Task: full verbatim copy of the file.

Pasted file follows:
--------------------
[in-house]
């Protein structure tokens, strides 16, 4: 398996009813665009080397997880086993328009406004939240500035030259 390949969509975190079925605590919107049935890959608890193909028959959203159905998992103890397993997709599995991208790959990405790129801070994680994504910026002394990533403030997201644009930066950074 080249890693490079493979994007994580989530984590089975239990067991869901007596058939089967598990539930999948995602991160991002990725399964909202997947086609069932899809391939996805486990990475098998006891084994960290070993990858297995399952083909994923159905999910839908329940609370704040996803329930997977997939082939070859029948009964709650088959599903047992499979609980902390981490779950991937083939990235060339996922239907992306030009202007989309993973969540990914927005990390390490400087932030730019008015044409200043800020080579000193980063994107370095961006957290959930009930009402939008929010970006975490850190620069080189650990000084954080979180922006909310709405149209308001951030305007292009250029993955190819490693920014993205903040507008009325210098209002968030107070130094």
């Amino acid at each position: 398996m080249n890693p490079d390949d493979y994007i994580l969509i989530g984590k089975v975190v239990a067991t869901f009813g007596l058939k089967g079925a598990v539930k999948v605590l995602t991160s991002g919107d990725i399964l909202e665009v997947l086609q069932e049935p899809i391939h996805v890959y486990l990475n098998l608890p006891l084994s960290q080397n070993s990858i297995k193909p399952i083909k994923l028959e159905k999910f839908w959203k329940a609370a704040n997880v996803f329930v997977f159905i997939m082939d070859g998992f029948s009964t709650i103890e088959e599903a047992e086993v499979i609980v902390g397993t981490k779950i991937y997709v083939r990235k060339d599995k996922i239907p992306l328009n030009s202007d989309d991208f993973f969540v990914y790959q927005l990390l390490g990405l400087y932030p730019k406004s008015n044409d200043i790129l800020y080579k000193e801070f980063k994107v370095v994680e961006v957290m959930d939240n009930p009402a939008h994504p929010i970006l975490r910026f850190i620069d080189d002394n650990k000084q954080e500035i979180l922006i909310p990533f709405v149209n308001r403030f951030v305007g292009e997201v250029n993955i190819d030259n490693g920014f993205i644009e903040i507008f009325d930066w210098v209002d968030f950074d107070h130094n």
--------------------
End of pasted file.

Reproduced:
[in-house]
């Protein structure tokens, strides 16, 4: 398996009813665009080397997880086993328009406004939240500035030259 390949969509975190079925605590919107049935890959608890193909028959959203159905998992103890397993997709599995991208790959990405790129801070994680994504910026002394990533403030997201644009930066950074 080249890693490079493979994007994580989530984590089975239990067991869901007596058939089967598990539930999948995602991160991002990725399964909202997947086609069932899809391939996805486990990475098998006891084994960290070993990858297995399952083909994923159905999910839908329940609370704040996803329930997977997939082939070859029948009964709650088959599903047992499979609980902390981490779950991937083939990235060339996922239907992306030009202007989309993973969540990914927005990390390490400087932030730019008015044409200043800020080579000193980063994107370095961006957290959930009930009402939008929010970006975490850190620069080189650990000084954080979180922006909310709405149209308001951030305007292009250029993955190819490693920014993205903040507008009325210098209002968030107070130094």
């Amino acid at each position: 398996m080249n890693p490079d390949d493979y994007i994580l969509i989530g984590k089975v975190v239990a067991t869901f009813g007596l058939k089967g079925a598990v539930k999948v605590l995602t991160s991002g919107d990725i399964l909202e665009v997947l086609q069932e049935p899809i391939h996805v890959y486990l990475n098998l608890p006891l084994s960290q080397n070993s990858i297995k193909p399952i083909k994923l028959e159905k999910f839908w959203k329940a609370a704040n997880v996803f329930v997977f159905i997939m082939d070859g998992f029948s009964t709650i103890e088959e599903a047992e086993v499979i609980v902390g397993t981490k779950i991937y997709v083939r990235k060339d599995k996922i239907p992306l328009n030009s202007d989309d991208f993973f969540v990914y790959q927005l990390l390490g990405l400087y932030p730019k406004s008015n044409d200043i790129l800020y080579k000193e801070f980063k994107v370095v994680e961006v957290m959930d939240n009930p009402a939008h994504p929010i970006l975490r910026f850190i620069d080189d002394n650990k000084q954080e500035i979180l922006i909310p990533f709405v149209n308001r403030f951030v305007g292009e997201v250029n993955i190819d030259n490693g920014f993205i644009e903040i507008f009325d930066w210098v209002d968030f950074d107070h130094n």